America’s image of college students as 18-year-olds ambling through leafy quads or attending weekend football games is woefully out of date. Today, 73 percent of students could be considered “nontraditional,” i.e. having characteristics not typically associated with participation in college, including:
- entry to college delayed by at least one year following high school,
- having dependents,
- being a single parent,
- being employed full time,
- being financially independent,
- attending part-time, or
- not having a high school diploma.
Robert Hansen, CEO of the University Professional and Continuing Education Association, told Inside Higher Ed last year: “At the institutional level, faculty are by and large focused mostly on first-time, full-time students. Faculty generally tend to be products of that type of education, so they bring that sensibility to their teaching. For universities, the federal government, even those outside of higher education, the conversation is always about just 25 percent of the student population.”
Now, the Chronicle of Higher Education has released a new report focused on such students, entitled “The Adult Student: The Population Colleges — and the Nation — Can’t Afford to Ignore.” The report’s goal is to guide institutions to better serve adult students, especially the 80 million American adults who have some college but no degree. (Data from the National Student Clearinghouse Research Center reveal that just one-third of non-first-time students—students who re-enroll in college after at least a year away from higher education—earn a degree after eight years.)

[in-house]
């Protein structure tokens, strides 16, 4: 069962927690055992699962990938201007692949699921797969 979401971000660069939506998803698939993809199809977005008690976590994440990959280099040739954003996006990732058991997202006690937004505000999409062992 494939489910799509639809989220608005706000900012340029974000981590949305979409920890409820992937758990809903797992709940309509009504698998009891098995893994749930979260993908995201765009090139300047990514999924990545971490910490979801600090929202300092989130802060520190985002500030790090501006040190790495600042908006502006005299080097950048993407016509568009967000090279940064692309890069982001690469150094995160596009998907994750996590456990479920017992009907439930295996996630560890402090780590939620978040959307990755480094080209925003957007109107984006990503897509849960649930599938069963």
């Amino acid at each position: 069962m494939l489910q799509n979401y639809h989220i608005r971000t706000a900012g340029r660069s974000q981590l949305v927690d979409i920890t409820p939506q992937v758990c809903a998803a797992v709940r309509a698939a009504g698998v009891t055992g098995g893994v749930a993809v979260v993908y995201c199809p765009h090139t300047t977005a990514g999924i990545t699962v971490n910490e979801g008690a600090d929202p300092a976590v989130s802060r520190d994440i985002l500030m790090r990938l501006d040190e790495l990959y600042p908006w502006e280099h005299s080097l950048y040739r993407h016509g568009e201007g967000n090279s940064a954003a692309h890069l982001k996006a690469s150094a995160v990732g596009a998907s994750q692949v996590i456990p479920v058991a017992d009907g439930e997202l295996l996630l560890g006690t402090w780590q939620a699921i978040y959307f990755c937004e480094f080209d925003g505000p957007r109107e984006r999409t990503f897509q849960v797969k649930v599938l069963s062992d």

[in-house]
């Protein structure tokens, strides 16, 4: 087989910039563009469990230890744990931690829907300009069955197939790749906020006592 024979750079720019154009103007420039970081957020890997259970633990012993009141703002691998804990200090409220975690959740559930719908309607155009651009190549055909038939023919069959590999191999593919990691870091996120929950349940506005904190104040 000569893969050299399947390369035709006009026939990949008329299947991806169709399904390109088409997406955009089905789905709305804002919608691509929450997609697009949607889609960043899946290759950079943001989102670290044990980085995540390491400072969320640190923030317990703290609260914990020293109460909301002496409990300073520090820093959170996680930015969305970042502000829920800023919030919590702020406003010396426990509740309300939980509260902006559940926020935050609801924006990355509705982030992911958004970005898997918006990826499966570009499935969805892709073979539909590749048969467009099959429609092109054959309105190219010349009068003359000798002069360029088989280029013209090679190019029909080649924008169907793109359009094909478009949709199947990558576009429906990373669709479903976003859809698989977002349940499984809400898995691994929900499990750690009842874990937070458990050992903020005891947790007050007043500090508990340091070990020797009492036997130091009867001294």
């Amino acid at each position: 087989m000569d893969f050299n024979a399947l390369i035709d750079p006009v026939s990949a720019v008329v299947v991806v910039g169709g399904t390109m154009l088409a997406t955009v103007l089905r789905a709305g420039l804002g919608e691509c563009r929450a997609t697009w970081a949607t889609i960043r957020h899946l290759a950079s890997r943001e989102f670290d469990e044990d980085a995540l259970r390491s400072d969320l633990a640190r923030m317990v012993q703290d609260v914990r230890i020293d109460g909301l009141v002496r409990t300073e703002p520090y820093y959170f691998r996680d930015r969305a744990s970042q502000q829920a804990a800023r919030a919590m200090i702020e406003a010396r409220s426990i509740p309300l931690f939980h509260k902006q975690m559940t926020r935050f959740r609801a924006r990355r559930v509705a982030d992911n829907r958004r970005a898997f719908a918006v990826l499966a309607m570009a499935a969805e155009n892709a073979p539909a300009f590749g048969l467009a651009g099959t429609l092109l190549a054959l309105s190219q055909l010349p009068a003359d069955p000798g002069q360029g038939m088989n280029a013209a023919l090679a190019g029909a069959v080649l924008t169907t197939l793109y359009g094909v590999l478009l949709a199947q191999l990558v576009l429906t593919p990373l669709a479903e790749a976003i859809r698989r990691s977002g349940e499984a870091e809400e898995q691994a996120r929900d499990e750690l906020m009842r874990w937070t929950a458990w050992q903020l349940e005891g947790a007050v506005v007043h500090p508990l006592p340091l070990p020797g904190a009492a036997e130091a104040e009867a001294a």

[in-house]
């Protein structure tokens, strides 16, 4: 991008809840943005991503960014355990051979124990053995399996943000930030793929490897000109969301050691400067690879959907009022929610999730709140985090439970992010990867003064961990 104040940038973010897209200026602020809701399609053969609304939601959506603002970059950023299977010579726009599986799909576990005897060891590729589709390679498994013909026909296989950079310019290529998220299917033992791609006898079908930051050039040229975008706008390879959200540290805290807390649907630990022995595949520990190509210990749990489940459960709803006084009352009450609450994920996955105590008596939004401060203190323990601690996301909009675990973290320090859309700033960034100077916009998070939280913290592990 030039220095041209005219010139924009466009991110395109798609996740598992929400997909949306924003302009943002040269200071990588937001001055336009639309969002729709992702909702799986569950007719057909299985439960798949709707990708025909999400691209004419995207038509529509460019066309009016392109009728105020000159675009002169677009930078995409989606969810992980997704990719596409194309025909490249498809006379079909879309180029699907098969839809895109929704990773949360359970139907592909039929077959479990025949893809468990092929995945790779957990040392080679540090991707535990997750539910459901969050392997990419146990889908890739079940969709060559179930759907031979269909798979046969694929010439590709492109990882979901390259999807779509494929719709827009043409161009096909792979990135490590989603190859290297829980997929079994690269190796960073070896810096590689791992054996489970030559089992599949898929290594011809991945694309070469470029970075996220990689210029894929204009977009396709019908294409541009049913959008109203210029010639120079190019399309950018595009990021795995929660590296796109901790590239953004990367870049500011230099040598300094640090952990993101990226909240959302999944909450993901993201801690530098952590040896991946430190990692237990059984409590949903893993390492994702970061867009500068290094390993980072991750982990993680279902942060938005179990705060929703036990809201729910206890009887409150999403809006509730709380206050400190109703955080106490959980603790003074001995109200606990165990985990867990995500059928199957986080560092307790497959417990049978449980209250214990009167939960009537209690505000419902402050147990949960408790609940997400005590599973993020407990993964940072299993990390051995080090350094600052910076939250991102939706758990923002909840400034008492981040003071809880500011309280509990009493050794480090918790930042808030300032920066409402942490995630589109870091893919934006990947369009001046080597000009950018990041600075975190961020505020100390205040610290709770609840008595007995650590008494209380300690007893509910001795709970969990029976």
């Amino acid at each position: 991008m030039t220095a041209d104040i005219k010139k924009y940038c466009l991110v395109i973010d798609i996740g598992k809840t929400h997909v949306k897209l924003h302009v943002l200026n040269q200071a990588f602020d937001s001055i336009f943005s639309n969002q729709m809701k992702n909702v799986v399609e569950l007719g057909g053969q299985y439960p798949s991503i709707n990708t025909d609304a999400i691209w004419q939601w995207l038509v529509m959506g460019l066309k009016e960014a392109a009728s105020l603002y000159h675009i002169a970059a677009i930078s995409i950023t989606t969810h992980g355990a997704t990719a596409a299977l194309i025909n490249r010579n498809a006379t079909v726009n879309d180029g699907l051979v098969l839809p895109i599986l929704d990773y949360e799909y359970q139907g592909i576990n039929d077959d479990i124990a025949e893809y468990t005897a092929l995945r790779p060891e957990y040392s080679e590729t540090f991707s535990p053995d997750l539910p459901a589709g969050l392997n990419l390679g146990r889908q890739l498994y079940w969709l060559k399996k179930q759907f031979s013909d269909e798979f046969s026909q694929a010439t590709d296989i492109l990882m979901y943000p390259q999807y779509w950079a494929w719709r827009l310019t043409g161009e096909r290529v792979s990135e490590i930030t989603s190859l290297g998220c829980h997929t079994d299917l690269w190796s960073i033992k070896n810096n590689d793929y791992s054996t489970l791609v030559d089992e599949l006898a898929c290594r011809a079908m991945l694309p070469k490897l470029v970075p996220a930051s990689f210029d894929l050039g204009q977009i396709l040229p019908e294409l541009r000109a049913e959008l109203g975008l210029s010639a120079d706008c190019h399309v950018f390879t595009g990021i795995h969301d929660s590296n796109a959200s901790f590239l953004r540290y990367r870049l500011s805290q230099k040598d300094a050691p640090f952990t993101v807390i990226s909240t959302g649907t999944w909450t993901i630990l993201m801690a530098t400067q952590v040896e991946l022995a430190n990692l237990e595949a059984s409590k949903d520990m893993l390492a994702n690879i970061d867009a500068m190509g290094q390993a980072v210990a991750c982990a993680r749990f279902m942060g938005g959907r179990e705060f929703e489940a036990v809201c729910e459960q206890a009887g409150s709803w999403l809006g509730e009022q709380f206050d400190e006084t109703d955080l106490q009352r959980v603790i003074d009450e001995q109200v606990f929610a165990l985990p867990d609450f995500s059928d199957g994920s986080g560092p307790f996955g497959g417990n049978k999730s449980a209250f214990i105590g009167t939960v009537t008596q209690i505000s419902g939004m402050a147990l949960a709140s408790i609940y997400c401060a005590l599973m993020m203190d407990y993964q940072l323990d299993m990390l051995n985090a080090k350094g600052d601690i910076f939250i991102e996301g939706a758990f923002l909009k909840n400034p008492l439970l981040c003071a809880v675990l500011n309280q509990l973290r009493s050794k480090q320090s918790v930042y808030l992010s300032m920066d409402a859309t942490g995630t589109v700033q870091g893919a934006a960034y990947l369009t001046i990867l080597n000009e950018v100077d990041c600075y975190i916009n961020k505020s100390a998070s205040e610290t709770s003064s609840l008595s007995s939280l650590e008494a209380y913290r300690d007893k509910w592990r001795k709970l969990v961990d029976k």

The author of the new report is Goldie Blumenstyk, a reporter and an editor for the Chronicle and the author of American Higher Education in Crisis? What Everyone Needs to Know.
The Chronicle’s website explains the importance of acknowledging and understanding the special needs of adult students: “America’s adult students have long been an afterthought in higher education. But demographic changes and economic pressures will soon require institutions to expand their horizons in order to survive or thrive.”
The report focuses on three key areas:
- Barriers that prevent adult students from enrolling or succeeding in college
- Strategies to develop programs for and attract adult students
- How to work with states, industries, and other partners to support adult students
It’s unsurprising that higher education, an industry that is often reluctant to change, needs guidance to deal with students’ new demands. Non-traditional students need flexible and efficient education. The old model doesn’t work anymore. Moving courses online, giving students credit for prior learning, and incorporating competency-based models can be part of the solution.
The full report is available for purchase from the Chronicle store.